It seems to point back to the focus on adding to the running game, but Taylor said it just worked out that way because of where the staff and scouting department saw the value at the times Cincinnati picked. Texas A&M running back Trayveon Williams and Oklahoma’s Rodney Anderson both could have gone higher than the sixth round where the Bengals got them, but Williams is 5-foot-8 and Anderson has been unlucky with injuries.

“I think as the rounds unfolded, guys that you value that are there you take,” Taylor said. “There are some moments it could have gone a different way at different positions, so I don’t think that was the main focus to pack it inside. It’s just the way it shook out this year. We felt like for the value that was there for these guys we couldn’t pass it up, and we will provide some competition at some spots of need.”

The Bengals were able to add at least one agent free receiver through college free agency after the draft, picking up Nebraska’s Stanley Morgan, who some consider a steal after he was projected to potentially go as high as the fourth round.

4. Filling needs on defense

The linebacker spot was the biggest need of the defense, and the Bengals got two good ones.

Third-rounder Germaine Pratt, who began his career at N.C. State as a safety, can fill any of the three positions in the middle level of the defense, and Auburn’s Deshaun Davis was a guy some thought could go in the fourth round. Davis already was well-aware of the Bengals history with several Auburn connections he has, including current Bengals defensive end Carl Lawson and former Bengals Takeo Spikes and Willie Anderson.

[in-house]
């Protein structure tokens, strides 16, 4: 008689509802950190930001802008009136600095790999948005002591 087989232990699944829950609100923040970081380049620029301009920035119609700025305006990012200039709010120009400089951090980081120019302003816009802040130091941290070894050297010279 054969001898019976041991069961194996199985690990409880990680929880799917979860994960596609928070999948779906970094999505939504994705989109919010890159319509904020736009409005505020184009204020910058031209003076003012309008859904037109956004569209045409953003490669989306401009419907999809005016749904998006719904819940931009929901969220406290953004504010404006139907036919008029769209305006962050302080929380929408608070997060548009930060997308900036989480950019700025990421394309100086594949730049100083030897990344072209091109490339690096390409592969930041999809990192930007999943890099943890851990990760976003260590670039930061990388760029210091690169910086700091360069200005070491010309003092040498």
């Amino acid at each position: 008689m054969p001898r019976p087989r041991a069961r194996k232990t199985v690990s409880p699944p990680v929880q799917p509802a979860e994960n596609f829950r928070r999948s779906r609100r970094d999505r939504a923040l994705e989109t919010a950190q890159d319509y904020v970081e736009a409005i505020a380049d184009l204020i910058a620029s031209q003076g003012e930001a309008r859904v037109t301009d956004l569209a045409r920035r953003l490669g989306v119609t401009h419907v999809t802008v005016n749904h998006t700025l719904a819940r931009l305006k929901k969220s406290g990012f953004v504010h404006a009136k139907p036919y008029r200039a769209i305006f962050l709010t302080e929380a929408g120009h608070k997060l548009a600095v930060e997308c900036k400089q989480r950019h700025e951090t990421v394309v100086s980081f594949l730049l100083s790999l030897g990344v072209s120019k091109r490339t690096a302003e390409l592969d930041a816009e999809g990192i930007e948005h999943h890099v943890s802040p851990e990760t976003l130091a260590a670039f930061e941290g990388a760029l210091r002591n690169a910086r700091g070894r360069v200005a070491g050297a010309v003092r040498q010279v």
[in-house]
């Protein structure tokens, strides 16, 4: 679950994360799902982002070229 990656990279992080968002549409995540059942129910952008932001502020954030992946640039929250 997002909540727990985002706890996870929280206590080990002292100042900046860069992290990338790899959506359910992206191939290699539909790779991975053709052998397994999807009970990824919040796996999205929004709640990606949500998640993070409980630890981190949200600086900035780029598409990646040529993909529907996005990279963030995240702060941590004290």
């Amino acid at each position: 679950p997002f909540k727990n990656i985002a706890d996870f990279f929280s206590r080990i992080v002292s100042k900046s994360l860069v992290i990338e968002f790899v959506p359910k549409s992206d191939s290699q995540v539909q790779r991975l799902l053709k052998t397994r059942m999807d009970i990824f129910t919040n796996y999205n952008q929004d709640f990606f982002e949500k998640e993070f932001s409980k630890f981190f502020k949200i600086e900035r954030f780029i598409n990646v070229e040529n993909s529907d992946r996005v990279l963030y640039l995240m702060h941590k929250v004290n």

Although the 6-foot-2, 240-pound Pratt didn’t carry the pedigree of first-rounders Devin White or Devin Bush, Bengals defensive coordinator Lou Anarumo believes he brings some qualities those two wouldn’t have.

“They all bring certain skillsets,” Anarumo said. “This kid is bigger than those two guys. This kid has longer arms than those two guys. He’s about a 10th of a second slower (in the 40-yard dash). He’ll bring the same physical mindset that those two other players have. I think there are measurables, but this kid is bigger and longer, which aids to playing linebacker at this level. He may have a few more things than those other two guys.”

The other two defensive additions were former Arizona State tackle Renell Wren in the fourth round, which now gives the Bengals a lengthy interior guy, and former South Dakota State cornerback Jordan Brown, who went in the seventh round.

5. Quarterback competition

Even if former N.C. State quarterback Ryan Finley was drafted as a backup to Dalton, the fact the Bengals brought in a mature guy that compares to Jared Goff should light a fire under the veteran starter.

That was probably part of the plan, and if it doesn’t work out with Dalton, the Bengals now have a 25-year-old ready to develop at the NFL level.

Finley at worst is an upgrade from Jeff Driskel, but the team needed a little competition at that position regardless.

“We felt like we had a very productive draft,” Taylor said. “…Everyone in this building walks away from the draft feeling really good about the positions we were able to pick and what we’re getting from all those guys.”

About the Author